In Boehm & Assoc. v. Workers’ Comp. Appeals Bd. (Dowell) (1996) 61 Cal. Comp. Cases 494, 495 (writ denied), applicant sustained an industrial injury to his lumbar spine (sprain) and treated with a chiropractor. X-rays confirmed there was no disc herniation. Applicant was awarded future medical care for his lumbar spine. He then retired but sustained a “flare-up” while chopping wood and underwent spinal surgery.
Kaiser sought to recover on its lien for the surgery, arguing that the surgery was the result of the industrial injury and covered under the future medical care award. The judge denied this claim and Kaiser appealed.
On appeal, the WCAB held that the lumbar strain was not a substantial cause of the herniated disc and need for surgery. The WCAB explained that the rule set forth in Granado precludes apportionment of medical care when it is impossible to separate a non-industrial and industrial need for treatment. In Boehm, however, it was possible to separate the industrial and non-industrial need for treatment, and the reasonable medical basis for doing so was described by the defense QME.
MYTH: AWARDS OF FUTURE MEDICAL CARE MUST COVER “ANY AND ALL” SUBSEQUENT CARE FOR THAT BODY PART
The second myth is that an award of medical care must cover any and all subsequent medical care for that body part, subject only to utilization review and IMR.
In reality, the WCAB may award medical care limited to a specific modality, such as chiropractic treatment or medication. In Kaufman v. W.C.A.B. (1969) 273 Cal. App. 2d 829, the judge awarded lifetime medical treatment but specified the type of treatment (medical equipment, etc.). The Court of Appeal held that the WCAB had the power to specify the treatment the employer must furnish.
Similarly the Board may make a provisional or precautionary award that the injured worker may need further treatment for a limited basis. (Ingram Micro v. Workers’ Comp. Appeals Bd. (Wright) (1994) 60 Cal. Comp. Cas 50 (writ den.); Lackey v. Workers’ Comp. Appeals Bd. (1989) 54 Cal. Comp. Cas 280 (writ den.).)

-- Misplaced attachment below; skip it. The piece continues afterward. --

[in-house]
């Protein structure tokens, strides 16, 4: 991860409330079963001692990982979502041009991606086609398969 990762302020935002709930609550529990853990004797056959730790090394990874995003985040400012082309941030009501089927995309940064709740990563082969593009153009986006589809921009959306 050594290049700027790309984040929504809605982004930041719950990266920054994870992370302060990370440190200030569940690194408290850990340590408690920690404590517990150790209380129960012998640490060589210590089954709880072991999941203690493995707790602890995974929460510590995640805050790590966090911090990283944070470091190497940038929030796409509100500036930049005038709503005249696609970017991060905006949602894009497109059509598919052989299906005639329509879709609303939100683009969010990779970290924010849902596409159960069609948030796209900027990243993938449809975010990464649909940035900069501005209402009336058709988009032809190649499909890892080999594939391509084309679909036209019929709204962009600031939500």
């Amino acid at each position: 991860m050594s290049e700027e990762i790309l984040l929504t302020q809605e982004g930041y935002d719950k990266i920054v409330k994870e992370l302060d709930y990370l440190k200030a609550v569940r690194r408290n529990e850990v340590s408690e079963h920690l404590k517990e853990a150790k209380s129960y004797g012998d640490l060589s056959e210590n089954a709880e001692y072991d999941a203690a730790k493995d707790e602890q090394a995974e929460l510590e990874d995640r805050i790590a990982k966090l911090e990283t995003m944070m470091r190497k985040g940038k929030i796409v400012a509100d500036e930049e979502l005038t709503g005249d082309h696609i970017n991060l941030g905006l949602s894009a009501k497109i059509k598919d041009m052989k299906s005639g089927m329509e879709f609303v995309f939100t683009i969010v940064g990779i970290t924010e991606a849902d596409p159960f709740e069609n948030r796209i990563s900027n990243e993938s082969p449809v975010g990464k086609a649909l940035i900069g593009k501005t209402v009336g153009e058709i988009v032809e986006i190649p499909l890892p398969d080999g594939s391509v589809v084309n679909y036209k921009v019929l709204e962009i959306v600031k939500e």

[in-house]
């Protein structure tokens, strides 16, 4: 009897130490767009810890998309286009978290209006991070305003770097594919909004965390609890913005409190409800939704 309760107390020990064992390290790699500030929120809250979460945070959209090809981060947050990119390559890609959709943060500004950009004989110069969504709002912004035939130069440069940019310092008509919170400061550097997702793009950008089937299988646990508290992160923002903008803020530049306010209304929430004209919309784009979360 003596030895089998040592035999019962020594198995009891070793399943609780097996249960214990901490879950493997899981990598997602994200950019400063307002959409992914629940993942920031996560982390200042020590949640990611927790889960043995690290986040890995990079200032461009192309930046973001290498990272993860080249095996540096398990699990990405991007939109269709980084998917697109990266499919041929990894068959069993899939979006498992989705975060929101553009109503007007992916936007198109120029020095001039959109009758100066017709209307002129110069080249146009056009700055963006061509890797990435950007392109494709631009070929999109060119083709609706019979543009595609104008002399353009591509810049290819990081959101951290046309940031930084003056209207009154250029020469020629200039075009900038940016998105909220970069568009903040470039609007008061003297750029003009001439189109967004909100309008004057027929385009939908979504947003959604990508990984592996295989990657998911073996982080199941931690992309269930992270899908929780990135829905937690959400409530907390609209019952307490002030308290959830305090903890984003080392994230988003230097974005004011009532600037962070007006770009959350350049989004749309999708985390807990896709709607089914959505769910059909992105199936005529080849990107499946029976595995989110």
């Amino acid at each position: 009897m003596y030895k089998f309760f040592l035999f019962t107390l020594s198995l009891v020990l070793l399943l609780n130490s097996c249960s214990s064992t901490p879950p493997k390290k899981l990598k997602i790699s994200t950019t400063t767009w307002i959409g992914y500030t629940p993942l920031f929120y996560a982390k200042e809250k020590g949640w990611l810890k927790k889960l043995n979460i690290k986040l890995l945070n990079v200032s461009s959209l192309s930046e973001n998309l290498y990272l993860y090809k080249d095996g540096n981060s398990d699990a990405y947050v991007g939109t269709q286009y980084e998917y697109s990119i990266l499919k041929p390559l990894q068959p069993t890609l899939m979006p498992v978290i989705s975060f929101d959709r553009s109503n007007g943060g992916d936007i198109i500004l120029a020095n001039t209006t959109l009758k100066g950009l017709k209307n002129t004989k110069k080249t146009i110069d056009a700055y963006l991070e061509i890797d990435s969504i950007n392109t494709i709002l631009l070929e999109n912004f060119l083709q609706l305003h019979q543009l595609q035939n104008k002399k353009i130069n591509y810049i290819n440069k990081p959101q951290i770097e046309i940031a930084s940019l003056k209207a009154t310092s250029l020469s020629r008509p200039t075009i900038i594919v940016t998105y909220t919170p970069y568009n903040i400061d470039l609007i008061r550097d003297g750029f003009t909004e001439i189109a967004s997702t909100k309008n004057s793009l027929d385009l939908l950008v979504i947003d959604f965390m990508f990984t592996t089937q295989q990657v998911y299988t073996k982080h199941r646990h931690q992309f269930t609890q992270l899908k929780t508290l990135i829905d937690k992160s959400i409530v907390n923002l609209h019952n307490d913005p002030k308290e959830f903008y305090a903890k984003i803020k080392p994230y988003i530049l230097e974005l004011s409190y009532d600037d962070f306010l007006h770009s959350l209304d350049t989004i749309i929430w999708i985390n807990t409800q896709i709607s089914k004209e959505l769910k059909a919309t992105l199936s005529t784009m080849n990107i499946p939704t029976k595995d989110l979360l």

Finally, many defendants are unaware that they may petition to terminate medical care. Therefore, when medical evidence shows that the condition no longer requires medical care, a petition to terminate may be appropriate. However, Labor Code § 4607 provides that an applicant who successfully defends against a petition to terminate a medical award is entitled to attorney’s fees.
SUMMARY AND RECOMMENDATIONS
As shown above, the myth of unlimited and unrestricted lifetime medical awards has pervaded the workers’ compensation system. Defendants have provided lifetime medical care based upon the assumption that applicants will require unlimited lifetime medical care, subject only to utilization review.
Instead, the WCAB can limit future medical care. Once an aggravated nonindustrial condition has returned to its pre-industrial injury status, medical care should be procured on a nonindustrial basis. Moreover, stipulated awards, subject to the WCAB’s approval, can limit future medical care in appropriate circumstances. Finally, future medical care can be limited to specific modalities and treatments, if supported by medical evidence.
A back sprain may result in the need for limited chiropractic treatment, but a fusion 10 years after a sprain should be treated on a nonindustrial basis. When a defendant evaluates a PQME report addressing future medical care, adjusters should consider whether the QME can prescribe limited future medical care. Leaving a vague award of lifetime medical care for a particular condition, without clarification as to the extent and duration of treatment, invites unwarranted expenses.
Michael P. Burns is a Partner at Bradford & Barthel’s San Jose location. Before joining B&B, Mr. Burns practiced civil litigation and employment law. He currently serves as an arbitrator for the Santa Clara County Bar Association’s Fee Dispute Resolution Program. Since joining B&B, his primary areas of practice include workers’ compensation and subrogation. Mr. Burns can be reached at email@example.com or (408) 392-8202.